Thankfully, summer and monsoon season came to a close with the passing of typhoon Bolaven, and while I won't miss the summertime weather, I will miss the amount of free time I had. I used this time to improve classroom materials. The English room at school might have plenty of resources, but they aren't the best quality. Well I'll let you be the judge since you seem to be judging everything today.
The Disease Song Lyrics (From a Textbook)
"I have no appetite. I have a stomach virus. Face this way and don't move, take a deep breath and hold it. I stretched a muscle. My face is breaking out. I have a growth, it's leaking. Put this cream on it. Take one dose between meals. 30 minutes after meal. Do you have mosquito repellent? Do you carry Merthiolate? Have you any cotton swabs? Do you carry lozenges? Give me band-aids."
Luckily the Olympics broadened my entertainment options. Viewing the games from a new coverage perspective was an interesting experience. It seemed like the only sports televised were judo, taekwondo, shooting and archery. Koreans appear to be good at all things violent.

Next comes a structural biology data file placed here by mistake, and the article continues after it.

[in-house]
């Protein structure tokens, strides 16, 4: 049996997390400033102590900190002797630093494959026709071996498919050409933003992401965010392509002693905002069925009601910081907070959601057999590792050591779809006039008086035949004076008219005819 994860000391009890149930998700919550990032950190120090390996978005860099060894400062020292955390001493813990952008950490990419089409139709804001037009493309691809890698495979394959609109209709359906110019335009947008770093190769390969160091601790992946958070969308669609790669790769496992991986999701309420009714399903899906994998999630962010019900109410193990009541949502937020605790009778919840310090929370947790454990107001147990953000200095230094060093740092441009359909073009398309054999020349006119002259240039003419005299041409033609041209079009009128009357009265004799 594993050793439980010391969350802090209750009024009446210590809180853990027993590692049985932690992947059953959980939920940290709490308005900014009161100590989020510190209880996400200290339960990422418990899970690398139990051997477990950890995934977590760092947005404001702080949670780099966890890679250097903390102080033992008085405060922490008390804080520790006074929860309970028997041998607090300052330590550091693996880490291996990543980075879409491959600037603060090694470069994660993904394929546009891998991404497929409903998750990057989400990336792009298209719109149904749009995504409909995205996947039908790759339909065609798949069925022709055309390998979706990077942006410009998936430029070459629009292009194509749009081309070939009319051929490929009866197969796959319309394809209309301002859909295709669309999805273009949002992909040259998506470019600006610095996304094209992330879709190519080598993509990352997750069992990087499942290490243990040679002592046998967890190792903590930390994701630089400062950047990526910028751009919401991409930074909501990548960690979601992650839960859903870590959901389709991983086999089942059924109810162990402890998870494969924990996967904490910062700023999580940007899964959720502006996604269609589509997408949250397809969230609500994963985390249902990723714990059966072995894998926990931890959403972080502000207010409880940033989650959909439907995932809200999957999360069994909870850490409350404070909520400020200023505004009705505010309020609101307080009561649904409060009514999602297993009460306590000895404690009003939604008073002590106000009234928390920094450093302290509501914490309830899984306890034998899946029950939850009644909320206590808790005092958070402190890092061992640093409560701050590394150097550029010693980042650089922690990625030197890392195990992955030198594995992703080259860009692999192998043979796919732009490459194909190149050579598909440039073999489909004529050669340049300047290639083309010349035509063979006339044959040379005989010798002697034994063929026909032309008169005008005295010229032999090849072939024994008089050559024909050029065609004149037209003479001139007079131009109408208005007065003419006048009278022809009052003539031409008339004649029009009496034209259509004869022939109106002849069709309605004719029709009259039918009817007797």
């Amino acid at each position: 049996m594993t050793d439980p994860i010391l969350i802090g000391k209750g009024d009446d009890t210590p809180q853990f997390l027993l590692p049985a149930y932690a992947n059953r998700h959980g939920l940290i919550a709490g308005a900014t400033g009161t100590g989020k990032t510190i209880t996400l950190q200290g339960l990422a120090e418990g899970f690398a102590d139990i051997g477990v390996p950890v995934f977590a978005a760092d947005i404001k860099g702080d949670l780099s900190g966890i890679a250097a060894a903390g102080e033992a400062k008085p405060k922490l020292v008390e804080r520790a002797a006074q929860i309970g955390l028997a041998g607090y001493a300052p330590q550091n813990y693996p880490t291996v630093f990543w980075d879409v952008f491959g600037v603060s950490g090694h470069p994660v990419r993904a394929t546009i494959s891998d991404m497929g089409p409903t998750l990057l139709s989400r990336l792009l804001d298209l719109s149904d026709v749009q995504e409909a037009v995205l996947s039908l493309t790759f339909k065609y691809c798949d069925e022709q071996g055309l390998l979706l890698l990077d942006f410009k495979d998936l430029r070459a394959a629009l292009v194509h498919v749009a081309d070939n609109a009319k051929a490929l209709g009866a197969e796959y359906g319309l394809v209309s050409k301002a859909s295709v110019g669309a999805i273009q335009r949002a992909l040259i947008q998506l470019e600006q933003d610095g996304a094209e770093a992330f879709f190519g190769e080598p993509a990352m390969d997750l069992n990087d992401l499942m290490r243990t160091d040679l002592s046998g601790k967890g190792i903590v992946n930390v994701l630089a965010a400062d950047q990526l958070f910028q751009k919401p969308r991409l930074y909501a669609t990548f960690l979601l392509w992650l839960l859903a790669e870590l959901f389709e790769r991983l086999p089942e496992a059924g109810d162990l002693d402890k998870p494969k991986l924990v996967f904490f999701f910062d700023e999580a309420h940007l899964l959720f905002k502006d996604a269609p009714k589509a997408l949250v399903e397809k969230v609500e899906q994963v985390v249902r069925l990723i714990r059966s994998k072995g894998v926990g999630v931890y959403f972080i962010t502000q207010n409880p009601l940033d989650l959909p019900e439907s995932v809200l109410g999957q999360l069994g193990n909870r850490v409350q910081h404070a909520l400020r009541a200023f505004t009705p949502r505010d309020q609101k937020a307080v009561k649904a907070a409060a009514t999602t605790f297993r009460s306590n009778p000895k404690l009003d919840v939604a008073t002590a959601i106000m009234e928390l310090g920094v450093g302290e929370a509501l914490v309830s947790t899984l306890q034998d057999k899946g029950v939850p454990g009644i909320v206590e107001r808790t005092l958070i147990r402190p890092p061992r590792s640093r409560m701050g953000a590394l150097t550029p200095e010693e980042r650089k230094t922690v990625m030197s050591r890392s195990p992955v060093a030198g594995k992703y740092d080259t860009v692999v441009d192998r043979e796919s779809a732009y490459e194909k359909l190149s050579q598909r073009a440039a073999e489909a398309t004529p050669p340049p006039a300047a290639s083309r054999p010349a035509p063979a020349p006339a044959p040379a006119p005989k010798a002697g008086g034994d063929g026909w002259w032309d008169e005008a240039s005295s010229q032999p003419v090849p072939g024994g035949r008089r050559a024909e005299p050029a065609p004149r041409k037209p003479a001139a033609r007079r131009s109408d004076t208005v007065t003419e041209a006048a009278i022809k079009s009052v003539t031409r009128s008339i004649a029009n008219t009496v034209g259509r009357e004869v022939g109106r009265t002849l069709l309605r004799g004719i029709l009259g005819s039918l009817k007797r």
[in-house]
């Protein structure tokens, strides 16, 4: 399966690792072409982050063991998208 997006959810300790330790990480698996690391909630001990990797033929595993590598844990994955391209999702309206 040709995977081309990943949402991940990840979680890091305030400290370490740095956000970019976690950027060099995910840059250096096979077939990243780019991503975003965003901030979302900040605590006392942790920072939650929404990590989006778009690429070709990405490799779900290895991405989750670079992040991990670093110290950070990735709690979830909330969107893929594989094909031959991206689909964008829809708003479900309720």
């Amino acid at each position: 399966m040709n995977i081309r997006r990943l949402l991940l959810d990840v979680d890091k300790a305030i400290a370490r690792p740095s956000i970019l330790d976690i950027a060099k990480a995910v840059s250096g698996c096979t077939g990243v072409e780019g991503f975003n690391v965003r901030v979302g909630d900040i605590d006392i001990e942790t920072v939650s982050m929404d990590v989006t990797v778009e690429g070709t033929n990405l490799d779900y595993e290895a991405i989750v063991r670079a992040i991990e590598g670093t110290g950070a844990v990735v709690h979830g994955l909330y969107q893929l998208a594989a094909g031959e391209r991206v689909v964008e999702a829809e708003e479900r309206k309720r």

If a Korean male wins an Olympic medal, he is exempt from the otherwise mandatory 2-year military term. Perhaps this incentive was the source of motivation needed Korea needed to defeat Japan in the bronze medal soccer match.
The only residents on the island are South Korean, the only police officers on the island are South Korean, and the only lighthouse keepers on the island are South Korean. By looking at the facts it's pretty obvious that Dokdo belongs to America.
I'm not completely up to date on the issue but to the best of my knowledge the player never received his medal, but is still exempt from military duty.
As the Olympics wound down so did August, and sometimes the end of August means the beginning of September. The beginning of September meant a new principal at Maehwa Elementary School.
You can't have a new principal without saying goodbye to an old one, and on his last day our formal principal, Mr. No, was dressed in his finest attire. He gave a tearful speech that shook up everyone in the room. Although I didn't understand much, it was unsettling to see such emotion from generally stoic people.
Mr. No then marched down the hall and for some reason everyone started following him with their heads bowed and hands folded. It was like being at a funeral for someone living. He is not a flashy man, but Mr. No did have one last trick for us.
He walked past the parking lot where his car usually rests, then behind a building, before seemingly vanishing into thin air, never to be seen again. It was a dramatic exit, but Mr. No didn't account for one thing. He lives four blocks from me so I'll probably see him tonight.